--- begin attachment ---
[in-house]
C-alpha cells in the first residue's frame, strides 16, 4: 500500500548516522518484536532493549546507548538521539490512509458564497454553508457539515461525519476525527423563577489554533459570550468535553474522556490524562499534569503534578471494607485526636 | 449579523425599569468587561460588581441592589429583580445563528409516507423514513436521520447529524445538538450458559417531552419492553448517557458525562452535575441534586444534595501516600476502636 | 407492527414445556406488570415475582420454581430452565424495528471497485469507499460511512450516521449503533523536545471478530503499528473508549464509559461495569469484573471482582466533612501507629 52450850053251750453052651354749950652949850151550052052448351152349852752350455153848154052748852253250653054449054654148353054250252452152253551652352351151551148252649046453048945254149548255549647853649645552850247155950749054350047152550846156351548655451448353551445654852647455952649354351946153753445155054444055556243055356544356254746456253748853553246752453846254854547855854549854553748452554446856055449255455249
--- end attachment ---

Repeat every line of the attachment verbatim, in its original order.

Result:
[in-house]
C-alpha cells in the first residue's frame, strides 16, 4: 500500500548516522518484536532493549546507548538521539490512509458564497454553508457539515461525519476525527423563577489554533459570550468535553474522556490524562499534569503534578471494607485526636 | 449579523425599569468587561460588581441592589429583580445563528409516507423514513436521520447529524445538538450458559417531552419492553448517557458525562452535575441534586444534595501516600476502636 | 407492527414445556406488570415475582420454581430452565424495528471497485469507499460511512450516521449503533523536545471478530503499528473508549464509559461495569469484573471482582466533612501507629 52450850053251750453052651354749950652949850151550052052448351152349852752350455153848154052748852253250653054449054654148353054250252452152253551652352351151551148252649046453048945254149548255549647853649645552850247155950749054350047152550846156351548655451448353551445654852647455952649354351946153753445155054444055556243055356544356254746456253748853553246752453846254854547855854549854553748452554446856055449255455249